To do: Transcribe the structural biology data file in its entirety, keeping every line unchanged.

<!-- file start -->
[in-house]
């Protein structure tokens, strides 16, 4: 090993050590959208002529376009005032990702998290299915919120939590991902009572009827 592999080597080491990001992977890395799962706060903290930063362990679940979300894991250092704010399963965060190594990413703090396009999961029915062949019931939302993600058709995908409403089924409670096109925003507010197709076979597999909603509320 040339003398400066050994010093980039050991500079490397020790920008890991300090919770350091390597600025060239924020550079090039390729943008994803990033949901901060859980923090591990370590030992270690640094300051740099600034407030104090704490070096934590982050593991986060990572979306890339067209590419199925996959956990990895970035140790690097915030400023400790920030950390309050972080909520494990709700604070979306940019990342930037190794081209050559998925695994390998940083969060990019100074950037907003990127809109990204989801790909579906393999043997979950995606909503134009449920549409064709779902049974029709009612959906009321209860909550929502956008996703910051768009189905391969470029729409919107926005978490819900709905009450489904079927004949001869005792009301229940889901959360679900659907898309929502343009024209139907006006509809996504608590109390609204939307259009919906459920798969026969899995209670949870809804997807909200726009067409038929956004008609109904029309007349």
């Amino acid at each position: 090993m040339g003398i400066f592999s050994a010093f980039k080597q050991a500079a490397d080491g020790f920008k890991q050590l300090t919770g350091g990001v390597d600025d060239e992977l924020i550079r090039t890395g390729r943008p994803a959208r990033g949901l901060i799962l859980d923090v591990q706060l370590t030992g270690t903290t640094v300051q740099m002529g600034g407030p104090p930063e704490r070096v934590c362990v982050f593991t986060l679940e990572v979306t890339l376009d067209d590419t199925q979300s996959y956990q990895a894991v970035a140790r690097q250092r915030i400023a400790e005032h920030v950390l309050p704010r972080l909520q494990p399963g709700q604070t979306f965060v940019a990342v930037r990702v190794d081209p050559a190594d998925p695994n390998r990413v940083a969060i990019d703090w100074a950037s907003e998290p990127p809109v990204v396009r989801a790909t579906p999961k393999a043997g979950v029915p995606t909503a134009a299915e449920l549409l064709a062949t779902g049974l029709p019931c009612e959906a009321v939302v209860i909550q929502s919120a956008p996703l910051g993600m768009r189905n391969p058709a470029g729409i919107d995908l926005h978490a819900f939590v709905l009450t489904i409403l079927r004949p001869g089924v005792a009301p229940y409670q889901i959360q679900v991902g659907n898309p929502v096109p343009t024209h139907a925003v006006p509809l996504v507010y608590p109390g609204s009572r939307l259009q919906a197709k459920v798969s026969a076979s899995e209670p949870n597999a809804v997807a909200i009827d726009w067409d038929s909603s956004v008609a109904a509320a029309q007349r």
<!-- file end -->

[in-house]
């Protein structure tokens, strides 16, 4: 090993050590959208002529376009005032990702998290299915919120939590991902009572009827 592999080597080491990001992977890395799962706060903290930063362990679940979300894991250092704010399963965060190594990413703090396009999961029915062949019931939302993600058709995908409403089924409670096109925003507010197709076979597999909603509320 040339003398400066050994010093980039050991500079490397020790920008890991300090919770350091390597600025060239924020550079090039390729943008994803990033949901901060859980923090591990370590030992270690640094300051740099600034407030104090704490070096934590982050593991986060990572979306890339067209590419199925996959956990990895970035140790690097915030400023400790920030950390309050972080909520494990709700604070979306940019990342930037190794081209050559998925695994390998940083969060990019100074950037907003990127809109990204989801790909579906393999043997979950995606909503134009449920549409064709779902049974029709009612959906009321209860909550929502956008996703910051768009189905391969470029729409919107926005978490819900709905009450489904079927004949001869005792009301229940889901959360679900659907898309929502343009024209139907006006509809996504608590109390609204939307259009919906459920798969026969899995209670949870809804997807909200726009067409038929956004008609109904029309007349």
């Amino acid at each position: 090993m040339g003398i400066f592999s050994a010093f980039k080597q050991a500079a490397d080491g020790f920008k890991q050590l300090t919770g350091g990001v390597d600025d060239e992977l924020i550079r090039t890395g390729r943008p994803a959208r990033g949901l901060i799962l859980d923090v591990q706060l370590t030992g270690t903290t640094v300051q740099m002529g600034g407030p104090p930063e704490r070096v934590c362990v982050f593991t986060l679940e990572v979306t890339l376009d067209d590419t199925q979300s996959y956990q990895a894991v970035a140790r690097q250092r915030i400023a400790e005032h920030v950390l309050p704010r972080l909520q494990p399963g709700q604070t979306f965060v940019a990342v930037r990702v190794d081209p050559a190594d998925p695994n390998r990413v940083a969060i990019d703090w100074a950037s907003e998290p990127p809109v990204v396009r989801a790909t579906p999961k393999a043997g979950v029915p995606t909503a134009a299915e449920l549409l064709a062949t779902g049974l029709p019931c009612e959906a009321v939302v209860i909550q929502s919120a956008p996703l910051g993600m768009r189905n391969p058709a470029g729409i919107d995908l926005h978490a819900f939590v709905l009450t489904i409403l079927r004949p001869g089924v005792a009301p229940y409670q889901i959360q679900v991902g659907n898309p929502v096109p343009t024209h139907a925003v006006p509809l996504v507010y608590p109390g609204s009572r939307l259009q919906a197709k459920v798969s026969a076979s899995e209670p949870n597999a809804v997807a909200i009827d726009w067409d038929s909603s956004v008609a109904a509320a029309q007349r």